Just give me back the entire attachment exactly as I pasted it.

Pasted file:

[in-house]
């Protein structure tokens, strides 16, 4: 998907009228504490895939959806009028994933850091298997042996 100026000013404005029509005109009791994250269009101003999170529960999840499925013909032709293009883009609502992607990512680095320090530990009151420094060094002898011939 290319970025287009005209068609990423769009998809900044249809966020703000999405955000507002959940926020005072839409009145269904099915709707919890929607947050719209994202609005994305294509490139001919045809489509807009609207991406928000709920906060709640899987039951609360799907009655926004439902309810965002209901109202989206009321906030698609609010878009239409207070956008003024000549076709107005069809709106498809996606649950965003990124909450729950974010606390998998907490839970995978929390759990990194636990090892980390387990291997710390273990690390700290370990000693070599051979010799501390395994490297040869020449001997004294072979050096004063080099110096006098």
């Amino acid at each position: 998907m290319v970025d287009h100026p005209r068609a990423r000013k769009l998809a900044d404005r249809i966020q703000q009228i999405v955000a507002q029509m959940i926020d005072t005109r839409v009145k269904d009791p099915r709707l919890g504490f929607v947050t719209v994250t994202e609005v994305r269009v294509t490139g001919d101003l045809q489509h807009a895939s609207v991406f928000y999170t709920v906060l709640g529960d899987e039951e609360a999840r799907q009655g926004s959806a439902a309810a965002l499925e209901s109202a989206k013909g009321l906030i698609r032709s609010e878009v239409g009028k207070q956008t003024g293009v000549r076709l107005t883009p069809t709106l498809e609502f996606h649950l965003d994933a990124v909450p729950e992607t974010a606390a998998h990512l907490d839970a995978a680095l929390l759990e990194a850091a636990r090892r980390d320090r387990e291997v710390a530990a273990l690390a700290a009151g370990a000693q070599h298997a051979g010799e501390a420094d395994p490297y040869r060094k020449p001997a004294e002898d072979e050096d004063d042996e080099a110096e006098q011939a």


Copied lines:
[in-house]
């Protein structure tokens, strides 16, 4: 998907009228504490895939959806009028994933850091298997042996 100026000013404005029509005109009791994250269009101003999170529960999840499925013909032709293009883009609502992607990512680095320090530990009151420094060094002898011939 290319970025287009005209068609990423769009998809900044249809966020703000999405955000507002959940926020005072839409009145269904099915709707919890929607947050719209994202609005994305294509490139001919045809489509807009609207991406928000709920906060709640899987039951609360799907009655926004439902309810965002209901109202989206009321906030698609609010878009239409207070956008003024000549076709107005069809709106498809996606649950965003990124909450729950974010606390998998907490839970995978929390759990990194636990090892980390387990291997710390273990690390700290370990000693070599051979010799501390395994490297040869020449001997004294072979050096004063080099110096006098």
């Amino acid at each position: 998907m290319v970025d287009h100026p005209r068609a990423r000013k769009l998809a900044d404005r249809i966020q703000q009228i999405v955000a507002q029509m959940i926020d005072t005109r839409v009145k269904d009791p099915r709707l919890g504490f929607v947050t719209v994250t994202e609005v994305r269009v294509t490139g001919d101003l045809q489509h807009a895939s609207v991406f928000y999170t709920v906060l709640g529960d899987e039951e609360a999840r799907q009655g926004s959806a439902a309810a965002l499925e209901s109202a989206k013909g009321l906030i698609r032709s609010e878009v239409g009028k207070q956008t003024g293009v000549r076709l107005t883009p069809t709106l498809e609502f996606h649950l965003d994933a990124v909450p729950e992607t974010a606390a998998h990512l907490d839970a995978a680095l929390l759990e990194a850091a636990r090892r980390d320090r387990e291997v710390a530990a273990l690390a700290a009151g370990a000693q070599h298997a051979g010799e501390a420094d395994p490297y040869r060094k020449p001997a004294e002898d072979e050096d004063d042996e080099a110096e006098q011939a």